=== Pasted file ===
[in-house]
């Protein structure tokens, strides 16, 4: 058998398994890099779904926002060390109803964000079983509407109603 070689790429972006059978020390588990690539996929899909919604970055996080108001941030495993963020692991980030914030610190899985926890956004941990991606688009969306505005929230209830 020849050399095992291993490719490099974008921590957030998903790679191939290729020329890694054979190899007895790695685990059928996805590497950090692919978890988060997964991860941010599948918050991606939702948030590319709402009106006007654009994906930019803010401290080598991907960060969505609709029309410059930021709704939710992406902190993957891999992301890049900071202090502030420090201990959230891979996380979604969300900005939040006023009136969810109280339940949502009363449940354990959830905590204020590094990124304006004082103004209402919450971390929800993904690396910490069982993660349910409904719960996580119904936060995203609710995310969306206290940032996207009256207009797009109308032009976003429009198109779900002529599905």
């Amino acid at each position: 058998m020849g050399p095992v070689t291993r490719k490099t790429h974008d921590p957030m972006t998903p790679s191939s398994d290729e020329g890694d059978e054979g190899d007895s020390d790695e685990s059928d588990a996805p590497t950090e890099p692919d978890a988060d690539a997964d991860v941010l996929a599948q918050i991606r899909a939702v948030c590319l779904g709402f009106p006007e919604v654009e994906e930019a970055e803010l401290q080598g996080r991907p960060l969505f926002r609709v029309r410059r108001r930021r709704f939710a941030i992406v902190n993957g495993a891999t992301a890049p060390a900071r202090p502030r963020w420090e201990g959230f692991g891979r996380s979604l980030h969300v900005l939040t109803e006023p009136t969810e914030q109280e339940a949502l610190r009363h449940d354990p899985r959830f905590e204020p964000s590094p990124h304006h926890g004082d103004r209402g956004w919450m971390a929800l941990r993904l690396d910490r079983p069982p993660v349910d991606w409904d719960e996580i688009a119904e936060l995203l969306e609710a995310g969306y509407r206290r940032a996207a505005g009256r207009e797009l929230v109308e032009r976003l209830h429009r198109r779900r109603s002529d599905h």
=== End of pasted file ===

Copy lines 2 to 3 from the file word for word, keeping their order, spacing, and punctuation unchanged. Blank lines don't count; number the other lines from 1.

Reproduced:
């Protein structure tokens, strides 16, 4: 058998398994890099779904926002060390109803964000079983509407109603 070689790429972006059978020390588990690539996929899909919604970055996080108001941030495993963020692991980030914030610190899985926890956004941990991606688009969306505005929230209830 020849050399095992291993490719490099974008921590957030998903790679191939290729020329890694054979190899007895790695685990059928996805590497950090692919978890988060997964991860941010599948918050991606939702948030590319709402009106006007654009994906930019803010401290080598991907960060969505609709029309410059930021709704939710992406902190993957891999992301890049900071202090502030420090201990959230891979996380979604969300900005939040006023009136969810109280339940949502009363449940354990959830905590204020590094990124304006004082103004209402919450971390929800993904690396910490069982993660349910409904719960996580119904936060995203609710995310969306206290940032996207009256207009797009109308032009976003429009198109779900002529599905």
């Amino acid at each position: 058998m020849g050399p095992v070689t291993r490719k490099t790429h974008d921590p957030m972006t998903p790679s191939s398994d290729e020329g890694d059978e054979g190899d007895s020390d790695e685990s059928d588990a996805p590497t950090e890099p692919d978890a988060d690539a997964d991860v941010l996929a599948q918050i991606r899909a939702v948030c590319l779904g709402f009106p006007e919604v654009e994906e930019a970055e803010l401290q080598g996080r991907p960060l969505f926002r609709v029309r410059r108001r930021r709704f939710a941030i992406v902190n993957g495993a891999t992301a890049p060390a900071r202090p502030r963020w420090e201990g959230f692991g891979r996380s979604l980030h969300v900005l939040t109803e006023p009136t969810e914030q109280e339940a949502l610190r009363h449940d354990p899985r959830f905590e204020p964000s590094p990124h304006h926890g004082d103004r209402g956004w919450m971390a929800l941990r993904l690396d910490r079983p069982p993660v349910d991606w409904d719960e996580i688009a119904e936060l995203l969306e609710a995310g969306y509407r206290r940032a996207a505005g009256r207009e797009l929230v109308e032009r976003l209830h429009r198109r779900r109603s002529d599905h």